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BY COLUMNISTS

| Joe Charlebois | Guest Columnist | Harry M. Covert | Norman M. Covert | Hayden Duke | Jason Miller | Ken Kellar | Patricia A. Kelly | Edward Lulie III | Tom McLaughlin | Patricia Price | Cindy A. Rose | Richard B. Weldon Jr. | Brooke Winn |

DOCUMENTS


The Tentacle


September 9, 2015

Wedding Bell Blues

Tom McLaughlin

Bahau, Malaysia – I didn't want to go. No, I really didn't want to go. The wedding was a two-hour plane ride from where I live in Kuching, plus a few hours back into the interior. But, my kampung family from long ago was expecting me because, in a weak moment, I said yes.

The plane landed and I expected to find a bus to Seremban and then another to Kuala Pilah and then another to Bahau. The express from Seremban to Bahau would be a relaxing ride – or so I thought.

The problem was there was no bus from the airport to Seremban. The only way to get there was back track to the capital via Kuala Lumpur by underground or to take a taxi. I was not going to spend another hour to Kuala Lumpur and then two hours to Seremban. The taxi cost me $16. I suppose it was worth it. The car sped toward the Seremban with me in the back seat.

When I arrived and I began looking for a bus to Kuala Pilah, my next stop. I found transport which I thought was the express to my destination. I boarded and it turned out to be the local. We stopped at every bus stop for the next two-and-a-half hours. The journey from the airport to my final destination took 6.5 hours.

Everybody greeted me and I sat down exhausted. I drank a gallon of the sweet red clear kool aid type of drink which was offered. I was told to go to my hotel, freshen and return for a family dinner and the marriage ceremony. The cooling hand held shower and the bed felt so delicious.

Dressed in sarong and a Malay shirt, I returned to find over 80 males all wearing the white beanie. There were friends of the bride's father from the surow, a small mosque. A small family dinner had morphed into a banquet for over a hundred people. I ate the marvellous Negri curry's and veggies which were typical of the area.

Following the meal, the prayers began. I followed along watching a particularly old fellow in the motions of prayer, raising my hands when he did, lowering and then wiping my face with my fingertips. I think I got away with it.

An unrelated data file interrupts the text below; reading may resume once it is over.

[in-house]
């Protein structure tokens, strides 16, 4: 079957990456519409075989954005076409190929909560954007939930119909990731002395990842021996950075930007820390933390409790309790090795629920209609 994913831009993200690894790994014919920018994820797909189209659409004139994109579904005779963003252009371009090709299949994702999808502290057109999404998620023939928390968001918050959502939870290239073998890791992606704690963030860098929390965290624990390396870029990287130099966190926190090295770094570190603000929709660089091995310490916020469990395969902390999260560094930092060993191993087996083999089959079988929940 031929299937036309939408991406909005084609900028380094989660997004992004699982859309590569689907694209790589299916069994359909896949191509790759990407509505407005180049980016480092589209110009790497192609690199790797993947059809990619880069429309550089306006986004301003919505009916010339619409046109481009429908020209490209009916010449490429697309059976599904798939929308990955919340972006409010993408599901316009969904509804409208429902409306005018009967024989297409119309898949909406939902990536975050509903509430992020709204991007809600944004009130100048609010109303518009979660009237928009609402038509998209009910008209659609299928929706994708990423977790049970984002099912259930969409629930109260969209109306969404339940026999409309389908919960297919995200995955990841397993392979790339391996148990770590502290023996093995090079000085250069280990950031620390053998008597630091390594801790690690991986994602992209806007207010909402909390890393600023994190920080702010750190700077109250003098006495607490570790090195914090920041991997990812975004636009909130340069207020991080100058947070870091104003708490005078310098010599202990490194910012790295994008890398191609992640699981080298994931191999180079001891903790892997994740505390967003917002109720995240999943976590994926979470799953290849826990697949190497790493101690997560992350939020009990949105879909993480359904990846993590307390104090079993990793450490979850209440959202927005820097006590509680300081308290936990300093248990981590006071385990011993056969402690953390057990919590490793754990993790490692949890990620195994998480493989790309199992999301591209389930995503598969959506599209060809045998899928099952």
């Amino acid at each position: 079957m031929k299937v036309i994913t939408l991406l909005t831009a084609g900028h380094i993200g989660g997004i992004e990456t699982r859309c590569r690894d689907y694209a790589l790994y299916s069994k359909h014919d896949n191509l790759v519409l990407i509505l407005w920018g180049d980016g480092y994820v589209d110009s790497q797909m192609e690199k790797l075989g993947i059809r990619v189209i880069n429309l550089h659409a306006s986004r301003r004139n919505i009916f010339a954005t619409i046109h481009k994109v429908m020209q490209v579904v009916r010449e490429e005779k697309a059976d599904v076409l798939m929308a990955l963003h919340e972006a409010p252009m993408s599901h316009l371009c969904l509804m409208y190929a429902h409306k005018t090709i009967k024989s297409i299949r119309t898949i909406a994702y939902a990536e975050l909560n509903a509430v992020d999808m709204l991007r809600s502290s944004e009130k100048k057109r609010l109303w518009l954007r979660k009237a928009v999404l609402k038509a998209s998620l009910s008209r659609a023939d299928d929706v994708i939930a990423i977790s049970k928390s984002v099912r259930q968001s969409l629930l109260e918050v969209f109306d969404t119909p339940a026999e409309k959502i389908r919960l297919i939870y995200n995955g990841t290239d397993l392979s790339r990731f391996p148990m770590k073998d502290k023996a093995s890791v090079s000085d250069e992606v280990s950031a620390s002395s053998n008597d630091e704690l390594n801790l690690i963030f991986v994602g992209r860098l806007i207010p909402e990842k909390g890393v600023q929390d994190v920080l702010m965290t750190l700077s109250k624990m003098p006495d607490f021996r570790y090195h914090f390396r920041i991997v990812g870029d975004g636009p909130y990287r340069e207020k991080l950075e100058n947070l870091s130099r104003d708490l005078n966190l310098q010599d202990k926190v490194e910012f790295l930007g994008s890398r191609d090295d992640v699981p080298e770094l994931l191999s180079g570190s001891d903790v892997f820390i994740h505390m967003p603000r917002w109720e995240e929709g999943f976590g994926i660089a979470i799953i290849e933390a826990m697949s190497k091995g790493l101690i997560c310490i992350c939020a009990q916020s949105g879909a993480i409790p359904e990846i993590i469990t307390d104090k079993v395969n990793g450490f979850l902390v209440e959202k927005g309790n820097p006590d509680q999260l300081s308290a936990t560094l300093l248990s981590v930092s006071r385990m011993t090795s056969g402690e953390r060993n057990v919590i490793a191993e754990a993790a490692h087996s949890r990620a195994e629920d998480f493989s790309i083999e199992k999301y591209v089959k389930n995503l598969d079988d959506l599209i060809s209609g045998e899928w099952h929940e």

I was taken back to the hotel, took off my clothes and showered in the tepid water. I turned on the television and watched a couple of old films, one about Robin Williams and things coming alive in a museum, and another about a De Loren car going back in time with a wizened old white guy. I forgot the names.

I had to dress in baju Malayu, the complete dress for a wedding. I wore a dark green long-sleeved shirt, matching pants and a half sarong plus a songkok, a Malay black triangular hat. The problem was the outfit was sooooooooooo hot. It was made of nylon, which does not let in a whisper of air, next to my body. I opened the shirt to my breastbone, which was a no-no, but I was going to let air in somehow.

I greeted the guests I knew, but the others I didn't. A woman in her mid-forties was thrust in front of me, and I was asked her name. I said Latifah but it was Normah. I didn't remember her after 35 years but then, how was I supposed to? She looked hurt, but I quickly said she was the one who stayed in Ma'ajis house while I was living there. A stab in the dark, but a correct one, and she beamed as if I had remembered her. Dodged that bullet.

The day was interminably long and hot as I met people and had my picture taken many, many times. I guess I was a Facebook frenzy from Malaysia. The sweat caused the nylon turmoil to stick to my skin. But the food, oh the food, was excellent. Here they string up a cow and just whack meat off it, but this cow must have been eating milk and honey as the meat was so tender. There was sheep and chicken curry along with veggies and jello-type cake. I was stuffed.

That night, I peeled off my clothes and stood under the handheld shower and went sound to sleep at around 8:30, not to be awaken again until 7:30. We had morning prayers, more food and then I got a ride to the airport. I wasn't going to repeat the bus nightmare again.

Why did I go if I knew I would be so miserable? The first reason was my kampong family from 35 years ago. I knew I just had to go for them. But, one reason I didn't bank on was the bride. She was a slip of a girl and she thanked me for coming when I arrived and then thanked me again when I was there for Sunday morning breakfast.

It dawned on me, sometimes it takes a while, that I came to the wedding just for her to witness her marriage and that I was so very important to her. And that made all the difference.

…Life is good. . . . .

 



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